One of the most important functions of theater is to chronicle, to shine light on the events that shape our world, both big and small. This record can include earth-shattering events, like those of September 11th as seen through the lens of the musical Come from Away to more personal tragedies like that of Floyd Collins, the titular character in a musical about a man who lost his life exploring the caves of Kentucky in the early 20th century. Big or small, these plays and musicals go beyond history to explore relevant themes to provide poignant commentary and relevance for an audience.

Amadeus is a frequently produced and discussed example of this type of work. Playwright Peter Shaffer uses history as a starting point to explore a mostly imagined rivalry between Mozart and a fellow composer Salieri as a template for the manner in which mediocrity attempts to quash genius. Besides being a brilliant play and movie featuring performances of such luminaries as Tim Curry and Sir Ian McKellan, Amadeus demonstrates the power of theater in rewriting history in the popular consciousness. If polled, many of the people who are aware of Mozart would believe that the events within the play are historical fact, supplanting the actual historical record.

The same holds true for Shakespeare’s “history” plays, which are not so much history as they are historically based propaganda designed to prop up the regime contemporary to Shakespeare’s writing, first Elizabeth I and then James I. Plays like Richard III and MacBeth really stand out in this regard as alterations of the historical record for political purposes. Richmond slays Richard in the Battle of Bosworth Field, becoming King Henry VII, aka Elizabeth I’s grandfather. In the original chronicles of MacBeth, Banquo is described as a conspirator, but in Shakespeare’s play Banquo is made MacBeth’s enemy, probably as a play to King James’s affections, since he was directly descended from Banquo.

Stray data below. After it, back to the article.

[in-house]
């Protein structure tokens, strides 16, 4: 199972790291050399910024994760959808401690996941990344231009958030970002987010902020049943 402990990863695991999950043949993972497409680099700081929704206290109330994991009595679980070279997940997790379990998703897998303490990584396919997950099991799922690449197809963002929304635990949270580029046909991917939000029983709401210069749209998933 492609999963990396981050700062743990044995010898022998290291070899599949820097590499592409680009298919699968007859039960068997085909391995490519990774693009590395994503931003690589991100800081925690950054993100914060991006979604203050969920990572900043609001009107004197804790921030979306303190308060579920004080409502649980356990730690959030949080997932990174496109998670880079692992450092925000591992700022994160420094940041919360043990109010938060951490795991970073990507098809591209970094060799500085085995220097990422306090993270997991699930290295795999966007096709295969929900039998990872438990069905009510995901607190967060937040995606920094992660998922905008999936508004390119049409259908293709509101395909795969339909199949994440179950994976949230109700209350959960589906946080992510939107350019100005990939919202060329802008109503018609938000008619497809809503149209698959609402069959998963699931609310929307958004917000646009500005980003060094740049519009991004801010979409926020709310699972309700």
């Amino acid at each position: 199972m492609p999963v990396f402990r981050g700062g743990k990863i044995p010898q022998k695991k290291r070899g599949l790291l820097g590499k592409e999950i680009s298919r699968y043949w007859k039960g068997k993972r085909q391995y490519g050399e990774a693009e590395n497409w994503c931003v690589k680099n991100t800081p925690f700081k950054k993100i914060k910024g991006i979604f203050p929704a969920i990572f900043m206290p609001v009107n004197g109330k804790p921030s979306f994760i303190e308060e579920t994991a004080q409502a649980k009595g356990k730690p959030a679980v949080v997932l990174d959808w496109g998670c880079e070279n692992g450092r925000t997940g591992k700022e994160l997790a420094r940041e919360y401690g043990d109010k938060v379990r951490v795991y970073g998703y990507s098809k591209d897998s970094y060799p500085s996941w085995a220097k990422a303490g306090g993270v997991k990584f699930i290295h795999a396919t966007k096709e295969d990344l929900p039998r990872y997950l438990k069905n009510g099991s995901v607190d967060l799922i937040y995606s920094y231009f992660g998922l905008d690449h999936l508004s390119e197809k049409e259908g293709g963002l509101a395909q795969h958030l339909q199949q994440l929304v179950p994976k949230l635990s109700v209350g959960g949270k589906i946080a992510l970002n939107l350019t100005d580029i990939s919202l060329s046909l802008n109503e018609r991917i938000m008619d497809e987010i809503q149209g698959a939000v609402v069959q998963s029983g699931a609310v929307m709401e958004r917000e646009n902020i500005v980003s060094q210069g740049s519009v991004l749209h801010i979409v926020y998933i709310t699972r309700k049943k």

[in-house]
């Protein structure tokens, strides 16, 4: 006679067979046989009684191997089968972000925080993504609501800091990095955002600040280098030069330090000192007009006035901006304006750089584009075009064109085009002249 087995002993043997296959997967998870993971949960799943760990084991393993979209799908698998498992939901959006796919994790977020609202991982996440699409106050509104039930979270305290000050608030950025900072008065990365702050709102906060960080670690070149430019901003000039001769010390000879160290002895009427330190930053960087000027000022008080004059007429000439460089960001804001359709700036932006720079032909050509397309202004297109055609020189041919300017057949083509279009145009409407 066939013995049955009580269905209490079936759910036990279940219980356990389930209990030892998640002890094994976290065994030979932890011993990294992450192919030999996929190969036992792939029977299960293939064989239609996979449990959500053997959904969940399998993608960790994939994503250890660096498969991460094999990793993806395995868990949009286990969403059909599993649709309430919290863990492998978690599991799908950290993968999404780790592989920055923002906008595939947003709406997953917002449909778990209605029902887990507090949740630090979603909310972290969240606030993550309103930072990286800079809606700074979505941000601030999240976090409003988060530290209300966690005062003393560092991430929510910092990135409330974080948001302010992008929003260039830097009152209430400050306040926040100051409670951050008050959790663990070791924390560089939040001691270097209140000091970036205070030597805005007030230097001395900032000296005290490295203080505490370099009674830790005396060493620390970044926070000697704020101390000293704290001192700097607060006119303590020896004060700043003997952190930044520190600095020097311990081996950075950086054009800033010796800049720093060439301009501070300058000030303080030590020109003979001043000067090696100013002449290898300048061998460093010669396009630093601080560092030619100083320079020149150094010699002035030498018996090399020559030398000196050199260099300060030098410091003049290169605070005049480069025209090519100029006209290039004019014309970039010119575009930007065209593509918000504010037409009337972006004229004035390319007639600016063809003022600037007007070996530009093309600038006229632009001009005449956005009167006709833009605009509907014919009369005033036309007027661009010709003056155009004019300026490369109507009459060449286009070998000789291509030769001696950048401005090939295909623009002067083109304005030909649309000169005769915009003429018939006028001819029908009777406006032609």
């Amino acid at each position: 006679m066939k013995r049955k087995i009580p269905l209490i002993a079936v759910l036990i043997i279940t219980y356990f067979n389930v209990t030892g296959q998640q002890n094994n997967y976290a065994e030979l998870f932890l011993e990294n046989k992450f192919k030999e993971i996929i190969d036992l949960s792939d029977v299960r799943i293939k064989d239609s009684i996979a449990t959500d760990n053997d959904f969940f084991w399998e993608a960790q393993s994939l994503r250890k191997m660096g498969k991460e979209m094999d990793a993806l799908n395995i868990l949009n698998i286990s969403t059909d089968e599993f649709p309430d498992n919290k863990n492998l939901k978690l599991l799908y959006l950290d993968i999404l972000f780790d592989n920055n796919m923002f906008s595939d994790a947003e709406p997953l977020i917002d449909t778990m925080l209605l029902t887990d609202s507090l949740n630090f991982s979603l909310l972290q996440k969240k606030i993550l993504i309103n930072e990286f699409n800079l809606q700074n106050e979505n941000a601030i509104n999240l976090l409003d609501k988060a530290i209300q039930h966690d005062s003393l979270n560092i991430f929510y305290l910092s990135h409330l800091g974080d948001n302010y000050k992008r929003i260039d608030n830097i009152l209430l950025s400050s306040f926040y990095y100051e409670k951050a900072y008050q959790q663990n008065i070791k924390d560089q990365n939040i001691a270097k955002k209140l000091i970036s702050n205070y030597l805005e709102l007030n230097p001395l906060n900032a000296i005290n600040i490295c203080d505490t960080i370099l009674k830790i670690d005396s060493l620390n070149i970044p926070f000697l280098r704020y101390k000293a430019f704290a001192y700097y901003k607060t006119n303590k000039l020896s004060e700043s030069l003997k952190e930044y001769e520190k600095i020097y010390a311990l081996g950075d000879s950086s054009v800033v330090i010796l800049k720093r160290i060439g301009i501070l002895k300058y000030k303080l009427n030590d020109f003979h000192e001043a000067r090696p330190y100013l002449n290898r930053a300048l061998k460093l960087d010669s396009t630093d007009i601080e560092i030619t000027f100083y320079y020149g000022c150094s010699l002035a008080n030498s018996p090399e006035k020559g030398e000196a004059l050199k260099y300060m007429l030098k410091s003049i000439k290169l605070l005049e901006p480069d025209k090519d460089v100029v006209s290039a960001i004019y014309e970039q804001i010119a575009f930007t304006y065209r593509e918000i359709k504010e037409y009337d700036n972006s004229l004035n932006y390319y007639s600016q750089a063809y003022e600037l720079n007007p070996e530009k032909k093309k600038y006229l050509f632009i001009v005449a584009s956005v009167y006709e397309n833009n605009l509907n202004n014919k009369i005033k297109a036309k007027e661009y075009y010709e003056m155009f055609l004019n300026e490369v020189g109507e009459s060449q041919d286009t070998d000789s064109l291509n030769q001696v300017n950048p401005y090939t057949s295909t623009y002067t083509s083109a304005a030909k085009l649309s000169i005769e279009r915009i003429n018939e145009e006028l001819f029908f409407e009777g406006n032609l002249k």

More recently, we’ve seen plays memorialize important moments in our history, from the musical Titanic to the modern classic The Diary of Anne Frank. These pieces seek more to capture a time and place than to bend its meaning to a particular purpose, possibly because the events depicted are so powerful and profound that they almost speak for themselves, simply requiring a playwright, and sometimes lyricist and composer, to distill it into theatrical form.

These plays all exist as a record of our society and culture. Some also become a part of that culture in a unique way. The Crucible depicts the events of the Salem Witch Trials, serving also as a parable for the McCarthy witch hunt of the 1950’s when it was written, and now a part of many high school curricula across the country. It serves as an artifact against mob mentality and violence and a warning to the dangers of an oppressive society. The Laramie Project similarly is becoming important in the theatrical canon, clearly and straightforwardly depicting actual interviews and events following the brutal murder of Matthew Shepard in Laramie, Wyoming.

These plays and musicals keep these characters and events alive for us. They encourage greater inquiry and curiosity. They inspire us to both question and interpret the world around us. In an age of reality television and 24 hour news cycles, it is valuable to experience work done on a slower, more methodical scale. This work is designed to inspire, commemorate, and convince us of its truth, but it is never designed for an instant to make us stop thinking. On the contrary, these works are the genesis of critical inquiry and as such represent the antidote we need today.

 

Take a look at BroadwayHD’s historic plays and musicals, available to subscribers.